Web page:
So, back to the flashy mayfly, Art had an expression for the big gaudy flies he favored. He used to fish a big wet fly of his own design called the Harlem Butterfly. I'm not sure how he dressed it but it looked like an Atlantic Salmon fly gone wild. Lots of tinsel and hot dubbing in psychedelic colors (remember this was the late sixties, think Woodstock). Who knows, maybe the trout were tuned in to it?
Pat Crisci
EricdMarch 9th, 2010, 7:26 pm
Mpls, MN

Posts: 113
A guide in my region told me recently that he is tying, as identical as possible, flies with one having UV and the other not and studying the outcome for the entire season as a goal.
eric
Dryfly2January 17th, 2014, 10:00 am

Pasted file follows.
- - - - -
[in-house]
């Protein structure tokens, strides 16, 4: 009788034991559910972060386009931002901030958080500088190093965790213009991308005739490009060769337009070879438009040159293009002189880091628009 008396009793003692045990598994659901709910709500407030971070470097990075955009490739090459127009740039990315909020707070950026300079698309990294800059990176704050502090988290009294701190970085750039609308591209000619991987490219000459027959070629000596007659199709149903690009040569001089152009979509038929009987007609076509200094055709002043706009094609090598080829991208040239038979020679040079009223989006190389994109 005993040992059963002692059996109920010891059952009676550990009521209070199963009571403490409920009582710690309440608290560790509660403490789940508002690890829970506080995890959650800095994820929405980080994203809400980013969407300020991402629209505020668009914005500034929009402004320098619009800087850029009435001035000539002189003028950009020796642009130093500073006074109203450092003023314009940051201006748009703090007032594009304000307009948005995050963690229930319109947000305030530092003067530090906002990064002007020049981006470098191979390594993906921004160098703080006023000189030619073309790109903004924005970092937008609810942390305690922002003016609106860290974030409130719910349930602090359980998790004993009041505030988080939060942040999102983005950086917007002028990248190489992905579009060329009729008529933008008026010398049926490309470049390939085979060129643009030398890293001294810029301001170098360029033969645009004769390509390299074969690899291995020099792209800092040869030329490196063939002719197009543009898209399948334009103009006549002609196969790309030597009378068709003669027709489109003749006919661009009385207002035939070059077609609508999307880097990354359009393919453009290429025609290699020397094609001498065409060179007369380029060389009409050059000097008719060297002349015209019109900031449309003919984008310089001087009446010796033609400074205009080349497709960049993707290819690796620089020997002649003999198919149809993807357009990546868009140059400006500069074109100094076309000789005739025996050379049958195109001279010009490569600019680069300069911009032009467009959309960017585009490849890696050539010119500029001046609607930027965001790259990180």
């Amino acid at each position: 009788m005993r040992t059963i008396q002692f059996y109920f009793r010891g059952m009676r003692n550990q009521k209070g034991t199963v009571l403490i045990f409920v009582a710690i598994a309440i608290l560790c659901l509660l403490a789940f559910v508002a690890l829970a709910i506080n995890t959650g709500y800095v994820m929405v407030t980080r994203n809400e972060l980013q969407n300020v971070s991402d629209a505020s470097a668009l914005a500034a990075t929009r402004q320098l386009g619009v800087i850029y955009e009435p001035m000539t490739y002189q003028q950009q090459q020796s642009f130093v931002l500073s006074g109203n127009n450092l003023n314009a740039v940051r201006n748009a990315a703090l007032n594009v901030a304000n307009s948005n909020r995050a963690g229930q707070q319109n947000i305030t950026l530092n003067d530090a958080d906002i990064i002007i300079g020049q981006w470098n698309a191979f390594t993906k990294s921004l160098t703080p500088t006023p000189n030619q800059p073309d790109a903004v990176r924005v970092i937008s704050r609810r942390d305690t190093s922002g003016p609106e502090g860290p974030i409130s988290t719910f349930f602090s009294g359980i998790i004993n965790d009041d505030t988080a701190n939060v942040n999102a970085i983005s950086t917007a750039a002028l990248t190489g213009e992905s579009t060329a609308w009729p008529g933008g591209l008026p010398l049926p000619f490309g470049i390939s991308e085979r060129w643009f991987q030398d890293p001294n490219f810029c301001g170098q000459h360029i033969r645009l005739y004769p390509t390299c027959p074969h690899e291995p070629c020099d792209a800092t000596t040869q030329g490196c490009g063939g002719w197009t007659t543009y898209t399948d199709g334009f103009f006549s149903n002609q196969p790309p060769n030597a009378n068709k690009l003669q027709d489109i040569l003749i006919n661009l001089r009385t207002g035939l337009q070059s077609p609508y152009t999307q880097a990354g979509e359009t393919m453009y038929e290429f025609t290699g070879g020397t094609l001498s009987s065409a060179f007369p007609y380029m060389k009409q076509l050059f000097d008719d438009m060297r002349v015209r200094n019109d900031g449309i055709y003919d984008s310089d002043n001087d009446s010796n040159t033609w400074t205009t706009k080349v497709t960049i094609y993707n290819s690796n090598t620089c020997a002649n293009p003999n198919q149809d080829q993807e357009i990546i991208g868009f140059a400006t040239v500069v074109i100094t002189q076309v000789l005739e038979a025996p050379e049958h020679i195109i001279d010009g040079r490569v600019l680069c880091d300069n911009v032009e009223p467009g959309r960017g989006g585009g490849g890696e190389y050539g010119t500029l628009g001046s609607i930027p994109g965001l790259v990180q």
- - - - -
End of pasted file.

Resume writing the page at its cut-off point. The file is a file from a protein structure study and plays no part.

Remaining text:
Mad River Valley (Ohio)

Posts: 1
a great thread with lots of interesting ideas and stories from blondes, to brains and the thought of flashy mayflies.

I knew a guy named Art Broadie (he passed a few years back). He was known to all as The Black Ghost and had hand-painted on both sides of his panel truck a larger than life full dress Black Ghost streamer with the words "The Black Ghost" underneath.

Art haunted the Beaverkill, was friendly with Walt and Winnie Dette and often joined them for evening games of pinochle, retiring afterward to his home made camper which he parked on Cottage St. in Roscoe. Art fished a 91/2 ft home made fiberglass rod for a 7 weight and threw big streamers most of the time. When he wasn't throwing hackle wing streamers he liked to fish a Fanwing Royal Coachman.